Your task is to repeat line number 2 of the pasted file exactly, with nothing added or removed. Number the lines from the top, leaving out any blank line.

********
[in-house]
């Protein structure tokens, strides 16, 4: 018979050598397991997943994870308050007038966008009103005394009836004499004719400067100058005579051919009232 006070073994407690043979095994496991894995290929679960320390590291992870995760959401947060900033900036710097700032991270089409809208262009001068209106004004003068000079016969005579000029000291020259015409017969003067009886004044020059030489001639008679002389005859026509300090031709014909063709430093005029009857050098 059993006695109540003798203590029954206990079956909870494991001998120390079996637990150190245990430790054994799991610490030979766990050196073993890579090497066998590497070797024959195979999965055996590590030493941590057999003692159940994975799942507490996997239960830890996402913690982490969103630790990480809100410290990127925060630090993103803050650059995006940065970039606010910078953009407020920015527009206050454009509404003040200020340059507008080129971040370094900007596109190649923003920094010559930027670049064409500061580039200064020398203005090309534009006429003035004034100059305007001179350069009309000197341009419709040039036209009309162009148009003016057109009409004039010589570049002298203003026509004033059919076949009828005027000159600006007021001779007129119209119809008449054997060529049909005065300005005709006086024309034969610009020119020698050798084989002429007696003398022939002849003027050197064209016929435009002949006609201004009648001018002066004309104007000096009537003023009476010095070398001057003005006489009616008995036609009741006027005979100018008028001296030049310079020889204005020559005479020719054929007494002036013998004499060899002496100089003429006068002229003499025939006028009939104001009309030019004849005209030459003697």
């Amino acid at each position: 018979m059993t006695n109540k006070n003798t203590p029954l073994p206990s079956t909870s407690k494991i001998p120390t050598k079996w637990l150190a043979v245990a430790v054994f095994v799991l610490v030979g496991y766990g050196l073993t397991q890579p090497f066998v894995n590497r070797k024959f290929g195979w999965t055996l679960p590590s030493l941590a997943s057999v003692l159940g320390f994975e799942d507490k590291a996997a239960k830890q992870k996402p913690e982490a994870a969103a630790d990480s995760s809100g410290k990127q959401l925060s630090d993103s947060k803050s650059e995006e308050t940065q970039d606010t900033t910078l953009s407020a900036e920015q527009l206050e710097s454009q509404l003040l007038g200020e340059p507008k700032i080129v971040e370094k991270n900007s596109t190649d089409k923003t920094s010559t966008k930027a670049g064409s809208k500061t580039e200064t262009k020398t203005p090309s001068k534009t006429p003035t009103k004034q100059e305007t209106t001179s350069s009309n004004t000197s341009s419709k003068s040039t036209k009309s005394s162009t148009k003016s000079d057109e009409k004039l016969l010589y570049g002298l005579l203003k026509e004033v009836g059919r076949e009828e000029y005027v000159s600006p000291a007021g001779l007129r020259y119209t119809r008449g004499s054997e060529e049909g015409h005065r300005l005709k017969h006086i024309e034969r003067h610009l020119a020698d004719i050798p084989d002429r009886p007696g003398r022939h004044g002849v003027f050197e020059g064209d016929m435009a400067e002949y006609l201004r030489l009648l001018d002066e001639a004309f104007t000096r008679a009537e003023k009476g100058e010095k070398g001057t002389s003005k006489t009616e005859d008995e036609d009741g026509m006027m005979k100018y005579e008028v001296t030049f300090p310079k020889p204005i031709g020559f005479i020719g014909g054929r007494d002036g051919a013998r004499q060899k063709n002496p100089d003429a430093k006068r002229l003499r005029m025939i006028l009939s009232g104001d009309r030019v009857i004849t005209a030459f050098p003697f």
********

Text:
């Protein structure tokens, strides 16, 4: 018979050598397991997943994870308050007038966008009103005394009836004499004719400067100058005579051919009232 006070073994407690043979095994496991894995290929679960320390590291992870995760959401947060900033900036710097700032991270089409809208262009001068209106004004003068000079016969005579000029000291020259015409017969003067009886004044020059030489001639008679002389005859026509300090031709014909063709430093005029009857050098 059993006695109540003798203590029954206990079956909870494991001998120390079996637990150190245990430790054994799991610490030979766990050196073993890579090497066998590497070797024959195979999965055996590590030493941590057999003692159940994975799942507490996997239960830890996402913690982490969103630790990480809100410290990127925060630090993103803050650059995006940065970039606010910078953009407020920015527009206050454009509404003040200020340059507008080129971040370094900007596109190649923003920094010559930027670049064409500061580039200064020398203005090309534009006429003035004034100059305007001179350069009309000197341009419709040039036209009309162009148009003016057109009409004039010589570049002298203003026509004033059919076949009828005027000159600006007021001779007129119209119809008449054997060529049909005065300005005709006086024309034969610009020119020698050798084989002429007696003398022939002849003027050197064209016929435009002949006609201004009648001018002066004309104007000096009537003023009476010095070398001057003005006489009616008995036609009741006027005979100018008028001296030049310079020889204005020559005479020719054929007494002036013998004499060899002496100089003429006068002229003499025939006028009939104001009309030019004849005209030459003697």